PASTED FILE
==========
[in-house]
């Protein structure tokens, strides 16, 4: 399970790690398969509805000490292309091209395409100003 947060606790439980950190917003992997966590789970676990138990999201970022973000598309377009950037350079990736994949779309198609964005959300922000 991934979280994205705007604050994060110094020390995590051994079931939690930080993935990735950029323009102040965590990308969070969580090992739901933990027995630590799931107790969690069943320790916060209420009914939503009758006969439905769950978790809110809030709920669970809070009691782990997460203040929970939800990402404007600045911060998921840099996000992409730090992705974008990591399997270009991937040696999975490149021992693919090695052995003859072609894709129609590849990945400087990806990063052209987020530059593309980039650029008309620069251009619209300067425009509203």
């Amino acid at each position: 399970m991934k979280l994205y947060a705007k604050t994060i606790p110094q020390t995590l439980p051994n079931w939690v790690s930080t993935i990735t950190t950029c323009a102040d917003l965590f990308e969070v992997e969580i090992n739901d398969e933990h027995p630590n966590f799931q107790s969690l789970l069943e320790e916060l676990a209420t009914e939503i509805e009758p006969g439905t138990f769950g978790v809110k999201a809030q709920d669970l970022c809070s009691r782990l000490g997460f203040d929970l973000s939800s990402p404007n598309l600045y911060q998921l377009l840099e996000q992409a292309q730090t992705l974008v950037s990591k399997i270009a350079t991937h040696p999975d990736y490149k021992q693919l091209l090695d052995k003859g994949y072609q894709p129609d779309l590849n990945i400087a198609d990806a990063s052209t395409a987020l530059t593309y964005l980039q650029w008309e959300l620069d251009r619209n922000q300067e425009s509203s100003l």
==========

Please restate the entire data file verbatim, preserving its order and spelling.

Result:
[in-house]
């Protein structure tokens, strides 16, 4: 399970790690398969509805000490292309091209395409100003 947060606790439980950190917003992997966590789970676990138990999201970022973000598309377009950037350079990736994949779309198609964005959300922000 991934979280994205705007604050994060110094020390995590051994079931939690930080993935990735950029323009102040965590990308969070969580090992739901933990027995630590799931107790969690069943320790916060209420009914939503009758006969439905769950978790809110809030709920669970809070009691782990997460203040929970939800990402404007600045911060998921840099996000992409730090992705974008990591399997270009991937040696999975490149021992693919090695052995003859072609894709129609590849990945400087990806990063052209987020530059593309980039650029008309620069251009619209300067425009509203």
């Amino acid at each position: 399970m991934k979280l994205y947060a705007k604050t994060i606790p110094q020390t995590l439980p051994n079931w939690v790690s930080t993935i990735t950190t950029c323009a102040d917003l965590f990308e969070v992997e969580i090992n739901d398969e933990h027995p630590n966590f799931q107790s969690l789970l069943e320790e916060l676990a209420t009914e939503i509805e009758p006969g439905t138990f769950g978790v809110k999201a809030q709920d669970l970022c809070s009691r782990l000490g997460f203040d929970l973000s939800s990402p404007n598309l600045y911060q998921l377009l840099e996000q992409a292309q730090t992705l974008v950037s990591k399997i270009a350079t991937h040696p999975d990736y490149k021992q693919l091209l090695d052995k003859g994949y072609q894709p129609d779309l590849n990945i400087a198609d990806a990063s052209t395409a987020l530059t593309y964005l980039q650029w008309e959300l620069d251009r619209n922000q300067e425009s509203s100003l």